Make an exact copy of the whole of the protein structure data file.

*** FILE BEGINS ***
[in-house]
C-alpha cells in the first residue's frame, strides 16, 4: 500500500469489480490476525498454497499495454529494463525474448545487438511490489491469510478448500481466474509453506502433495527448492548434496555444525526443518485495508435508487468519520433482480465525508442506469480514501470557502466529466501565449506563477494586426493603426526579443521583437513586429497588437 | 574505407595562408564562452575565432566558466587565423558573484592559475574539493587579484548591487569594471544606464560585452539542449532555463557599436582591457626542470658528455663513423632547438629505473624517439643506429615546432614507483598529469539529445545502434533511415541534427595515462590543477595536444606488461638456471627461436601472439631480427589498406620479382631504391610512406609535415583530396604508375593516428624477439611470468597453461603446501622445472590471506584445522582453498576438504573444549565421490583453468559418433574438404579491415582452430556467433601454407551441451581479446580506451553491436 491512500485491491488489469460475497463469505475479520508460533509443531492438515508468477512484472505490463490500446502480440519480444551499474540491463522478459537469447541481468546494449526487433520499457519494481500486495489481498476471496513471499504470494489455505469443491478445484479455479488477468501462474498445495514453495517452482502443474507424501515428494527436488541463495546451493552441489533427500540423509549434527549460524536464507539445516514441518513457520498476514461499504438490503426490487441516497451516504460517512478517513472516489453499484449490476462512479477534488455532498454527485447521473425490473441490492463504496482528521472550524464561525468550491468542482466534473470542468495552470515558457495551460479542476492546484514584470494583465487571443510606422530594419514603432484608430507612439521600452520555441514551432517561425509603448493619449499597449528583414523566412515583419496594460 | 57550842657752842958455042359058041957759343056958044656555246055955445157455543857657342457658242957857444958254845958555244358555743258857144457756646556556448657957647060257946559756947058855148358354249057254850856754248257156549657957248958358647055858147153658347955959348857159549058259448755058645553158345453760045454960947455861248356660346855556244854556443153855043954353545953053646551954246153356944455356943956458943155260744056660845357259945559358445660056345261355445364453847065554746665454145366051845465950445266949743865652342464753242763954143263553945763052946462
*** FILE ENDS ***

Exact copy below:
[in-house]
C-alpha cells in the first residue's frame, strides 16, 4: 500500500469489480490476525498454497499495454529494463525474448545487438511490489491469510478448500481466474509453506502433495527448492548434496555444525526443518485495508435508487468519520433482480465525508442506469480514501470557502466529466501565449506563477494586426493603426526579443521583437513586429497588437 | 574505407595562408564562452575565432566558466587565423558573484592559475574539493587579484548591487569594471544606464560585452539542449532555463557599436582591457626542470658528455663513423632547438629505473624517439643506429615546432614507483598529469539529445545502434533511415541534427595515462590543477595536444606488461638456471627461436601472439631480427589498406620479382631504391610512406609535415583530396604508375593516428624477439611470468597453461603446501622445472590471506584445522582453498576438504573444549565421490583453468559418433574438404579491415582452430556467433601454407551441451581479446580506451553491436 491512500485491491488489469460475497463469505475479520508460533509443531492438515508468477512484472505490463490500446502480440519480444551499474540491463522478459537469447541481468546494449526487433520499457519494481500486495489481498476471496513471499504470494489455505469443491478445484479455479488477468501462474498445495514453495517452482502443474507424501515428494527436488541463495546451493552441489533427500540423509549434527549460524536464507539445516514441518513457520498476514461499504438490503426490487441516497451516504460517512478517513472516489453499484449490476462512479477534488455532498454527485447521473425490473441490492463504496482528521472550524464561525468550491468542482466534473470542468495552470515558457495551460479542476492546484514584470494583465487571443510606422530594419514603432484608430507612439521600452520555441514551432517561425509603448493619449499597449528583414523566412515583419496594460 | 57550842657752842958455042359058041957759343056958044656555246055955445157455543857657342457658242957857444958254845958555244358555743258857144457756646556556448657957647060257946559756947058855148358354249057254850856754248257156549657957248958358647055858147153658347955959348857159549058259448755058645553158345453760045454960947455861248356660346855556244854556443153855043954353545953053646551954246153356944455356943956458943155260744056660845357259945559358445660056345261355445364453847065554746665454145366051845465950445266949743865652342464753242763954143263553945763052946462